I think I'm plucking the strings pretty much at a 90 degree angle to the strings. The motion is mostly upward (toward the cieling) but there is a backward component to my pluck (toward the pickup).

    Yeah, that's good advice.....I need to work on the accuracy of my shifts, of course I'm right on the fret when I start playing, but after a few shifts I get off a little bit, and if I don't stare at my left hand forget it, I'll be all over the place. That's another thing my teacher is trying to get me to do....look at the music or somewhere other than my left hand when I play.
     
  9. onlyclave

    onlyclave

    Oct 28, 2005
    Seattle
    I think your set up and amp situation are the least of your problems. You are really rushing that rhythm and it takes away any of the groove that Moby Dick is supposed to have. Listen to the recording and then watch your own video and compare they two. You are rushing pretty bad. Just because you can play the notes in the same order as JPJ doesn't mean that you are playing the song. You need to work on your time.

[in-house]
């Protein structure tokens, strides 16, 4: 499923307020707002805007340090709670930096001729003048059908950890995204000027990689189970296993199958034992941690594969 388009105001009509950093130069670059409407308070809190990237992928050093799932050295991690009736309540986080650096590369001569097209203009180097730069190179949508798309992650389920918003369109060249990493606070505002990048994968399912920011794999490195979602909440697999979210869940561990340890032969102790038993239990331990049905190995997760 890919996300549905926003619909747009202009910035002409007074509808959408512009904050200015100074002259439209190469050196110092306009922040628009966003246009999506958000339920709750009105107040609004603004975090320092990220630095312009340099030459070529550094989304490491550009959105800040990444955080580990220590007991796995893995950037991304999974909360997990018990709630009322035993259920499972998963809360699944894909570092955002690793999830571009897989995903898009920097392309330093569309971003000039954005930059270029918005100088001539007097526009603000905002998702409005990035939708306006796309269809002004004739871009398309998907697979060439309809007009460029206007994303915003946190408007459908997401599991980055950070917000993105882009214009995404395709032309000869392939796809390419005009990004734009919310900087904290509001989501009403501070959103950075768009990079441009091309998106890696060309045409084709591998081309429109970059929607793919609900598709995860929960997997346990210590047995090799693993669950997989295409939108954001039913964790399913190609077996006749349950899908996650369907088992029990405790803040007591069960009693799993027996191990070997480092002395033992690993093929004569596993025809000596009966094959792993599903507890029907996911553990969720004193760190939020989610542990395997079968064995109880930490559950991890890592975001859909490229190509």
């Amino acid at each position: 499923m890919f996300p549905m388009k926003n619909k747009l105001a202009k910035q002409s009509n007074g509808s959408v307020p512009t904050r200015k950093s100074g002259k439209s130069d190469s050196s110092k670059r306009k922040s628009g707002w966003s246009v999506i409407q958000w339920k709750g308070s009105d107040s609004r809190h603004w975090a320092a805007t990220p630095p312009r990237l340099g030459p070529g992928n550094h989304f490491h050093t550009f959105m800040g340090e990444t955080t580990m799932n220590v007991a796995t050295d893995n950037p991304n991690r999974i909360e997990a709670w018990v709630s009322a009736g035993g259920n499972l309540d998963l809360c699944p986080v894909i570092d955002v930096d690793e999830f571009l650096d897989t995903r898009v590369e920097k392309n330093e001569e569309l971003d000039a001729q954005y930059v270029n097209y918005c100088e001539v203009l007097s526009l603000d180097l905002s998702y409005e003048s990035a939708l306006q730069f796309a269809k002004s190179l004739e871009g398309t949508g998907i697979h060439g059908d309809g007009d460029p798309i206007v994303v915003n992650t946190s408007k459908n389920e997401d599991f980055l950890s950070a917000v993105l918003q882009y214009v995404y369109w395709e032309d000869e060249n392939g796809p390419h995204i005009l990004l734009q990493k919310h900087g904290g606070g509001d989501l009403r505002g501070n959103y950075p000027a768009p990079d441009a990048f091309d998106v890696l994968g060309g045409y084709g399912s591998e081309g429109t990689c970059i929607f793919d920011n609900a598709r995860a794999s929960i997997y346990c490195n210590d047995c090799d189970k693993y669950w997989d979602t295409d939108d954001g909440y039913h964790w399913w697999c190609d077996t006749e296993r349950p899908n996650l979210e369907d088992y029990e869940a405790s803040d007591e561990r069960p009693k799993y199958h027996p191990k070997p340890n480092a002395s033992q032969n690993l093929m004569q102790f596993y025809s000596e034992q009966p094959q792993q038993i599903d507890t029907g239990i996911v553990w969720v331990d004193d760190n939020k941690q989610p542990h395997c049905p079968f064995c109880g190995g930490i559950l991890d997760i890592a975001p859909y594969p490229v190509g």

10. Cool, I re did it, focusing on the timing (and using a different recording to play with, previously I was using a little more up-tempo live version). Please tell me if this is any kind of improvement in that respect (I know I kind of flubbed the riff at the end of this one, but other than that I think I got the timing slightly better).

    http://s25.photobucket.com/albums/c55/LoneStarWings/?action=view&current=mobydick3.flv

    Thanks again for your criticism, it's much appreciated.
     
  11. sleeplessknight

    sleeplessknight Supporting Member

    Mar 8, 2002
    Seattle